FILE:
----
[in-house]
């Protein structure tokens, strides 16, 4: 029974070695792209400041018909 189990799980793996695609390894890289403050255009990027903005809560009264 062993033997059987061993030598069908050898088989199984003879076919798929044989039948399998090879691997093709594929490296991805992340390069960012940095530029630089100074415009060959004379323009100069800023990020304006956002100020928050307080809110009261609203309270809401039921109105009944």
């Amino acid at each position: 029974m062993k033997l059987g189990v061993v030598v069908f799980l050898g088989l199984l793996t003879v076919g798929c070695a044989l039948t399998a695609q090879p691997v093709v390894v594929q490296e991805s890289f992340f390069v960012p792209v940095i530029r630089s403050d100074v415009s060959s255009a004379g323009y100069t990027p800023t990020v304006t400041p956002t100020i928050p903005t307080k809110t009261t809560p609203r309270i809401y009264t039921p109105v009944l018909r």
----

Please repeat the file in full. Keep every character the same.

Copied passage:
[in-house]
């Protein structure tokens, strides 16, 4: 029974070695792209400041018909 189990799980793996695609390894890289403050255009990027903005809560009264 062993033997059987061993030598069908050898088989199984003879076919798929044989039948399998090879691997093709594929490296991805992340390069960012940095530029630089100074415009060959004379323009100069800023990020304006956002100020928050307080809110009261609203309270809401039921109105009944």
């Amino acid at each position: 029974m062993k033997l059987g189990v061993v030598v069908f799980l050898g088989l199984l793996t003879v076919g798929c070695a044989l039948t399998a695609q090879p691997v093709v390894v594929q490296e991805s890289f992340f390069v960012p792209v940095i530029r630089s403050d100074v415009s060959s255009a004379g323009y100069t990027p800023t990020v304006t400041p956002t100020i928050p903005t307080k809110t009261t809560p609203r309270i809401y009264t039921p109105v009944l018909r």